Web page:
Dollar figure for the whole thing? They don’t have it, Glass told reporters. “We’re still working on that number now,” Glass said.
Salary for starting teachers? Glass said there is a dollar figure that’s attached to that, but he didn’t give a number. Glass said the starting teacher salary now is $28,000 in Iowa. […]
Fandel said today’s goal was to “lay out the vision” and get “buy in” before the price tag would be unveiled. So are they not putting out the price tag today because they want to avoid “sticker shock” was the next question.
“Everybody knows this will not be cheap,” she said, after repeating the “buy in” and “vision” goals.
In a statement released by the Iowa Senate Democrats, Senate Education Committee Chair Herman Quirmbach and Senate Education Budget Subcommittee Chair Brian Schoenjahn expressed support for innovations to improve learning, raise academic standards, and make teachers and school administrators more effective. They challenged the governor to show them the money:
Quirmbach added, “Education Director Jason Glass has repeatedly told legislators that goals like attracting more top graduates into teaching, freeing up time for master teachers to mentor and collaborate with colleagues, and aligning course design and teaching methods with new, higher curriculum goals all will require additional resources. We eagerly await the other half of the governor’s proposal, which will be his budget message in January.”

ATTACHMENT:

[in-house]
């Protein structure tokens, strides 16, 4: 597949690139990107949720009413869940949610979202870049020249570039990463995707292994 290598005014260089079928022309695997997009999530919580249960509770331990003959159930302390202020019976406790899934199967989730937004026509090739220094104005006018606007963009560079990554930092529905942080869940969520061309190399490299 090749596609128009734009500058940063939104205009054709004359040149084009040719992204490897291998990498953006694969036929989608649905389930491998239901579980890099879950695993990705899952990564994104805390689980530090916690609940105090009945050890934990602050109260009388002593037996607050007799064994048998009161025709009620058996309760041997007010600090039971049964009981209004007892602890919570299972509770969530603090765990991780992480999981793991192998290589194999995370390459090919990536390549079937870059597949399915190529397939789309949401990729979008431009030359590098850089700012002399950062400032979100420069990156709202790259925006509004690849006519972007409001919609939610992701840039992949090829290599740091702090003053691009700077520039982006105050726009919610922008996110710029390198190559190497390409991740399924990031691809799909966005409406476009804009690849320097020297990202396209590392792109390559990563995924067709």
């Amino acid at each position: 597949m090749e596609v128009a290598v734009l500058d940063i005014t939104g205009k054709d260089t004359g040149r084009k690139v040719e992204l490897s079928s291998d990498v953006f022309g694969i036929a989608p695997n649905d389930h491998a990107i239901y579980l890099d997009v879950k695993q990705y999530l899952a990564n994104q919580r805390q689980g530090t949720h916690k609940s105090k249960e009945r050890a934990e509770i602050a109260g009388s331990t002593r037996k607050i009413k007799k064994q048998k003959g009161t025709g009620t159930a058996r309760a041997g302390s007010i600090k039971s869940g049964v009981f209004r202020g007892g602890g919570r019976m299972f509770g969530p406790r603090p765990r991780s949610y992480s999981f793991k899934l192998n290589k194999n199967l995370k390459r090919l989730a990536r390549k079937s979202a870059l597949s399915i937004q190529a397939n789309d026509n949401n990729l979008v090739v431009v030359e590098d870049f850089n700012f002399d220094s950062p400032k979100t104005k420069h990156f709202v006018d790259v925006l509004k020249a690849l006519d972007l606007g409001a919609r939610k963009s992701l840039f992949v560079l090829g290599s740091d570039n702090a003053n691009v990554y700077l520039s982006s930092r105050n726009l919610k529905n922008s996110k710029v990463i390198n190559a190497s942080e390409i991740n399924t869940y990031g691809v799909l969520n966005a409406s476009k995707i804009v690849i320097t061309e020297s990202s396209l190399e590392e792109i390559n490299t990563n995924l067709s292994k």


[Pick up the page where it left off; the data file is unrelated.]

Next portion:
“After the governor’s unprecedented recommendation last year of zero allowable growth for K-12 for two years and his efforts to slash funding for preschool, Governor Branstad will have a lot to prove next year about just how serious he is about improving education. The Governor’s got the right goals — but rhetoric without resources simply won’t cut it,” said Schoenjahn.
I was struck by how the blueprint says virtually nothing about preschool programs. Glass indicated this summer that Branstad was not planning to revisit arguments over whether Iowa preschool should be funded as a universal or merit-based program, and I understand why the focus is on K-12 education. Still, as preschool becomes more available to Iowa four-year-olds, I would expect early education to become a more important part of the literacy picture. The only reference to preschool that I found in the blueprint comes in the first bullet point under the section on ensuring third-grade literacy.
Todd Dorman was struck by the “breathtaking lack of detail” in the plan: “There are new goals, strong standards and fresh, tough requirements, but no real sense of the immense mechanics that must be fabricated to make them all work.”
Any comments about education reform are welcome in this thread.